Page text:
630. Family History and the Risk of Herpes Zoster
Session: Poster Abstract Session: Oh, Those Pesky Viruses!
Thursday, October 27, 2016
Room: Poster Hall

Background: Except for age and immunosuppression, the risk factors for herpes zoster (HZ) are largely unknown. Several case-control studies have examined the association between family history of HZ and the occurrence of HZ. However, the results were inconclusive and susceptible to bias.

Methods: The matched case-control study conducted at Kaiser Permanente Southern California in 2012-2014 included 660 incident HZ patients 60 years and older whose skin lesion tested positive for varicella zoster virus by polymerase chain reaction (PCR). Half of the HZ patients were vaccinated with zoster vaccine as achieved by stratified sampling. The control group was randomly selected from those who had never been diagnosed with HZ and 1:1 matched to the HZ patients on sex, age (±2 year), and zoster vaccination (±3 months of the case’s vaccination date). The case group received a face-to-face interview using a structured questionnaire to obtain information about potential risk factors for HZ, including family history of HZ. The control group was interviewed by phone with the same questionnaire. Conditional logistic regression was used to estimate the odds ratio (OR) and 95% confidence interval (CI) corresponding to the association between having family members with history of HZ and the risk of HZ, controlling for the matching variables and other covariates.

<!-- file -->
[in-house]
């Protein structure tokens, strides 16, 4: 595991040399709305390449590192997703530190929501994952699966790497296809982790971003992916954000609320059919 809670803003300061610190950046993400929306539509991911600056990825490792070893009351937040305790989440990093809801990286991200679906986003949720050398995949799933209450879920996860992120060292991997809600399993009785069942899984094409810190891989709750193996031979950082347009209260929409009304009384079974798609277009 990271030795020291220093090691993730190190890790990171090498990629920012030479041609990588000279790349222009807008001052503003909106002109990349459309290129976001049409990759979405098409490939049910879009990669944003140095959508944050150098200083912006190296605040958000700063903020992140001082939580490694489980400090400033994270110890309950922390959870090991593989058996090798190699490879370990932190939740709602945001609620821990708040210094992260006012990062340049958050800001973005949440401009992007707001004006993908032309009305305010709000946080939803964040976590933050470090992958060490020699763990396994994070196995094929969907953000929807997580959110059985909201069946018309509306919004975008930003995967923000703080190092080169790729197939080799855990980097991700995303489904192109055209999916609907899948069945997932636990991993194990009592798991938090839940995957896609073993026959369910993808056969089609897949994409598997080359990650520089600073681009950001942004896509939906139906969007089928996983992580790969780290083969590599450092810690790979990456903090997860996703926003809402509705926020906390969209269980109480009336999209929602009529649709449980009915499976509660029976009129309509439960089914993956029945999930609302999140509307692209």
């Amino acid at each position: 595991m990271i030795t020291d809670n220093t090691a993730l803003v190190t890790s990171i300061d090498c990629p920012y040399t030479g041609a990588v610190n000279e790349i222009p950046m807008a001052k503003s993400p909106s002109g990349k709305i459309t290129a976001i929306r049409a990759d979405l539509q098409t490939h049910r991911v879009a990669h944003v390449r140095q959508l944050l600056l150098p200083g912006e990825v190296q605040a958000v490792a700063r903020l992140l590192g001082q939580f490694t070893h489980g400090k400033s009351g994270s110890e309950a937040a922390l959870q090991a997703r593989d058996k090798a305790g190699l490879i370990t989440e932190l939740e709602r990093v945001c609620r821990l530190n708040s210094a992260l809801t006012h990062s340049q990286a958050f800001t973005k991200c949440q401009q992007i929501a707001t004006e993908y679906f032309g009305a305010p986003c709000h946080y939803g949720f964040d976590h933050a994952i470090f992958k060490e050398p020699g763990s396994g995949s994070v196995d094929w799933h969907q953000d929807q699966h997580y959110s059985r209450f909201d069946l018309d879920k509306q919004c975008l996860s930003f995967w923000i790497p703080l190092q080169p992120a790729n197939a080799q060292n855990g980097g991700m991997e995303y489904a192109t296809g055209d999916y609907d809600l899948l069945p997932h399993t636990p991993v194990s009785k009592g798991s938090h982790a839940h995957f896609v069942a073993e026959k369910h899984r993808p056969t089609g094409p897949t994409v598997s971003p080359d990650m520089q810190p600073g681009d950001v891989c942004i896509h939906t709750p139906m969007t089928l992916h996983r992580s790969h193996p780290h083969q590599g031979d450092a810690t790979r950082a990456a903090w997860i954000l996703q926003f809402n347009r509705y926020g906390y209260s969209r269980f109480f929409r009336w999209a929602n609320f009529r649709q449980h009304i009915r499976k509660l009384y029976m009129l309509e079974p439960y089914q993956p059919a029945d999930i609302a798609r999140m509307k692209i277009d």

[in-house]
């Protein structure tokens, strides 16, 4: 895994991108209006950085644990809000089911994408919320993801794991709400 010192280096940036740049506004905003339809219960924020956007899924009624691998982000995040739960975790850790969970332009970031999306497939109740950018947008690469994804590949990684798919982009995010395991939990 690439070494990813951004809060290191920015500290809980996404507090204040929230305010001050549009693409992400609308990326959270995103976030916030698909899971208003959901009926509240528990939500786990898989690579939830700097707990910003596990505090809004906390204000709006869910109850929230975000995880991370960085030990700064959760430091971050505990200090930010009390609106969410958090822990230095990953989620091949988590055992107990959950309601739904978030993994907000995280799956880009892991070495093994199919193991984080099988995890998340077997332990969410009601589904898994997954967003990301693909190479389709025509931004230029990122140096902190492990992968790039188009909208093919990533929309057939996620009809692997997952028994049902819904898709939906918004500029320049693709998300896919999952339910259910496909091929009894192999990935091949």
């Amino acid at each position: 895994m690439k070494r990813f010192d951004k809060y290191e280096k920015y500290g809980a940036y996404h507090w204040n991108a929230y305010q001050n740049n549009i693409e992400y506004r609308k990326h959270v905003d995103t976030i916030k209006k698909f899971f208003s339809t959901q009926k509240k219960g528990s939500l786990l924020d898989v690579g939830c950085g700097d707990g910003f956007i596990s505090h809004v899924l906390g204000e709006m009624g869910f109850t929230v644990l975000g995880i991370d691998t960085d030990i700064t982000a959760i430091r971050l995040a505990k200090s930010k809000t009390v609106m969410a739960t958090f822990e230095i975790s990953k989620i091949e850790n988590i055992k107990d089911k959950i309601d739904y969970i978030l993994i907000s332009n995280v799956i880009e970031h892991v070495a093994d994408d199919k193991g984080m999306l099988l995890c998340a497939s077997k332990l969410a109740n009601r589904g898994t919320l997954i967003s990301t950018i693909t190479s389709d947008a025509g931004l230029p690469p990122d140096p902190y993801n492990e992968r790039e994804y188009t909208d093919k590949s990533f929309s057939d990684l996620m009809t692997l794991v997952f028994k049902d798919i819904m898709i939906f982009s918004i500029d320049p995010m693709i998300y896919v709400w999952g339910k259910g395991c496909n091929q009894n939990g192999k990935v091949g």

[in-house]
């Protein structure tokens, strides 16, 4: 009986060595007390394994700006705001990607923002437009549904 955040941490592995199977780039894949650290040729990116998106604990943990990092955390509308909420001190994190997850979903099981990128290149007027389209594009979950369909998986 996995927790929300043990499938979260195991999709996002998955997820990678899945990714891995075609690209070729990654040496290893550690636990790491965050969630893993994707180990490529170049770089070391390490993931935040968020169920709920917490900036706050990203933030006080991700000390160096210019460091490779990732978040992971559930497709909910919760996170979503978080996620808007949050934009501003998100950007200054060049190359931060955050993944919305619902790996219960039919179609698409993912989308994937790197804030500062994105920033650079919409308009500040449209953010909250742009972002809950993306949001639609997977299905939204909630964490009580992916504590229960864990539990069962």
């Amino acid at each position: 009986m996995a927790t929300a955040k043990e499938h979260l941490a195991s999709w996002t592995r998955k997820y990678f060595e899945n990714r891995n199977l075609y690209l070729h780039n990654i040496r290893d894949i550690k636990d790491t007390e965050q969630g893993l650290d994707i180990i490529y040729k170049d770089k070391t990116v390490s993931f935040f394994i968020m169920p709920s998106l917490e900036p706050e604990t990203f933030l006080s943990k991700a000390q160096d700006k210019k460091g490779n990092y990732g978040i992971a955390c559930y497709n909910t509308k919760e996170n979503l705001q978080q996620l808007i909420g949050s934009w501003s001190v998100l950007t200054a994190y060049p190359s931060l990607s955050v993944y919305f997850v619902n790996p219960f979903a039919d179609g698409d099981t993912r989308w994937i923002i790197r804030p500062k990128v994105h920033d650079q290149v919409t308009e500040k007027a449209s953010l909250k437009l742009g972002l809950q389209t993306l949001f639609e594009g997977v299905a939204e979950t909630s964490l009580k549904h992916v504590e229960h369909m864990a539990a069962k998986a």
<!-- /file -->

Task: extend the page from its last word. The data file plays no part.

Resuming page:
Results: Equal numbers of HZ patients and controls reported that any parent had a history of HZ (13.3% in both groups, adjusted OR=1.15, 95% CI: 0.82-1.60). The adjusted OR associated with having any grandparent, sibling, and uncle/aunt/cousin with a history of HZ was 0.57 (95% CI: 0.24-1.38), 1.62 (95% CI: 1.03-2.55), and 1.18 (95% CI: 0.69-2.00), respectively. The adjusted OR associated with having any non-blood relative with a history of HZ was 1.86 (95% CI: 0.89-3.90). The adjusted OR associated with having one and two first-degree blood relatives with a history of HZ was 1.32 (95% CI: 1.00-1.75) and 2.02 (0.96-4.24), respectively, comparing to having no blood relative with HZ.

Conclusion: The results suggested only a weak association between the development of HZ and a positive family history of HZ. While our results were significant, we cannot rule out the possibility that differential recall influenced our findings.

 

Hung Fu Tseng, Ph.D., MPH1, Margaret Chi, MD, MPH1, Peggy Hung, BA1, Rafael Harpaz, MD, MPH2, D. Scott Schmid, PhD2, Philip S. Larussa, MD3, Yi Luo, MS1, Kimberly Holmquist, MPHc1, Lina Sy, MPH1 and Steven Jacobsen, MD, PhD1, (1)Research and Evaluation, Kaiser Permanente Southern California, Pasadena, CA, (2)Centers for Disease Control and Prevention, Atlanta, GA, (3)Pediatric Infectious Diseases, Columbia University, New York, NY

Disclosures:

H. F. Tseng, None

M. Chi, None

P. Hung, None

R. Harpaz, None

D. S. Schmid, None

P. S. Larussa, None

Y. Luo, None

K. Holmquist, None

L. Sy, None

S. Jacobsen, None

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